On March 21, 2011, after an extensive environmental and safety review, the NRC renewed the Vermont Yankee operating license, authorizing plant operation through March 21, 2032.89 The Governor of Vermont, however, has suggested that the state will not grant the approval for the plant's continued operation beyond 2012, and the Vermont Senate has rejected legislative proposals that would authorize the PSB to provide Entergy with the CPG necessary for continued operation.90

Entergy has challenged the state's authority to prevent the Vermont Yankee plant from operating—arguing that Acts 74, 160, and 189 are preempted by the AEA.91 In filing its claims before the U.S. District Court for the District of Vermont, Entergy also asked the court to grant a preliminary injunction that would immediately, but temporarily, prohibit Vermont from forcing Entergy to cease operations.92 Entergy asserted that it needed confirmation of whether the state could shut down the plant's operation before Entergy purchased $60 million in nuclear fuel needed for the continued operation of the plant.93 The district court recently denied the request for an injunction, holding that Entergy had failed to show that the company would suffer "irreparable harm" between now and the merits trial, currently scheduled for September 12, 2011.94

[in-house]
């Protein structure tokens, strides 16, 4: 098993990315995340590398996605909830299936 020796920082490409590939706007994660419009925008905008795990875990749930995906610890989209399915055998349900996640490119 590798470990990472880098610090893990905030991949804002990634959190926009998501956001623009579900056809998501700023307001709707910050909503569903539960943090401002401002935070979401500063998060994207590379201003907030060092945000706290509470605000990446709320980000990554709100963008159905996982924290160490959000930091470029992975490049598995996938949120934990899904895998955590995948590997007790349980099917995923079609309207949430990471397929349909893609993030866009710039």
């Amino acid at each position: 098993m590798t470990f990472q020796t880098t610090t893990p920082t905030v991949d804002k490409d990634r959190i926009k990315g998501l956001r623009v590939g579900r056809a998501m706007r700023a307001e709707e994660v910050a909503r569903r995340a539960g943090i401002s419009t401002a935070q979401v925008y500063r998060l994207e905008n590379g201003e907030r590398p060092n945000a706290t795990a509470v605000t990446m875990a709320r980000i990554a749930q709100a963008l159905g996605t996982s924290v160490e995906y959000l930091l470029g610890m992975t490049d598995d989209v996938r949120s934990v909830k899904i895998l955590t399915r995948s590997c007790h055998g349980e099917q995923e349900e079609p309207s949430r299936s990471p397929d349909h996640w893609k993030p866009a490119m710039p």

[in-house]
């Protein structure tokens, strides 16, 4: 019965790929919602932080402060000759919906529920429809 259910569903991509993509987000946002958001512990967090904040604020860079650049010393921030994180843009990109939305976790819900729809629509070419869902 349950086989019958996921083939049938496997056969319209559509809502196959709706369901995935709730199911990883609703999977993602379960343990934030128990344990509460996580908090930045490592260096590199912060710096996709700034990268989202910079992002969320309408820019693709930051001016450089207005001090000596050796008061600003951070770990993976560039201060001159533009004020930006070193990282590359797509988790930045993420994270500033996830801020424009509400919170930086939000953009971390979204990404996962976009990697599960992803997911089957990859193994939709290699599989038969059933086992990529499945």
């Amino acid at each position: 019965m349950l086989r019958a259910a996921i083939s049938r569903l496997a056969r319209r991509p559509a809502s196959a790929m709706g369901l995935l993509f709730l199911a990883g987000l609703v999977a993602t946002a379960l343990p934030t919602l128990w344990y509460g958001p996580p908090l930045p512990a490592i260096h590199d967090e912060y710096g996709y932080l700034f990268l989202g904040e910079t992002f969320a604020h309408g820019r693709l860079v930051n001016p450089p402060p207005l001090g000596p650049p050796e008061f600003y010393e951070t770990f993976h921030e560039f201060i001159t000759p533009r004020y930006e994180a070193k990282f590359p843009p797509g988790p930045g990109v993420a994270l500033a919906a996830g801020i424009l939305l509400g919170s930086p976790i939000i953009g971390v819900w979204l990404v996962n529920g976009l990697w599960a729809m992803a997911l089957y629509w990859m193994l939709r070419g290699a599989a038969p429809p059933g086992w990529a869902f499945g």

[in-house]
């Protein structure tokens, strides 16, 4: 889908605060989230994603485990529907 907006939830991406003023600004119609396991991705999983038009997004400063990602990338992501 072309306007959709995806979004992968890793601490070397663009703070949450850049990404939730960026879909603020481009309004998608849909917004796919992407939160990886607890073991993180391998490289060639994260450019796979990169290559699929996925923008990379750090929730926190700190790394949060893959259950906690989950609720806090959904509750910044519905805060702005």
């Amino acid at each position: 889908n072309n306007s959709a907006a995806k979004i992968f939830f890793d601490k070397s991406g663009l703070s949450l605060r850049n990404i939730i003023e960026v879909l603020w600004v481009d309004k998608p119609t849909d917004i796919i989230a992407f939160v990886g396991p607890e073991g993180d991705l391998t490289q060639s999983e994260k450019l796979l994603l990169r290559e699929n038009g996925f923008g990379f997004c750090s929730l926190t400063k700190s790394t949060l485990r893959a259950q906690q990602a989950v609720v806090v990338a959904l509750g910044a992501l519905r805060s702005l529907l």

Preemption Analysis

Whether Vermont, or any other state, may act to prevent a nuclear power plant from operating, despite the fact that the plant has been authorized by the NRC, will depend principally on whether the state law or regulation in question is preempted by the AEA. Although federal courts have previously considered state laws that have the effect of preventing new nuclear power plants from being constructed, until now, a federal court has not considered an attempt by a state to shut down a currently licensed and operating nuclear power plant. Thus, the Vermont controversy raises a novel legal issue which could have a substantial impact on states' abilities to determine the fate of existing nuclear plants within their borders. Although predicting the outcome of the Vermont Yankee case at such an early stage is difficult, it is important to understand the legal analysis the district court, and other courts facing challenges to state attempts to regulate nuclear power, will likely apply. In asserting that Vermont has intruded on the NRC's exclusive authority under the AEA, Entergy has focused on two principal arguments: that the Vermont statutes are inappropriately grounded in radiological safety concerns; and that Vermont is preempted from shutting down a federally licensed and currently operating nuclear power plant.95

Grounded In Safety Concerns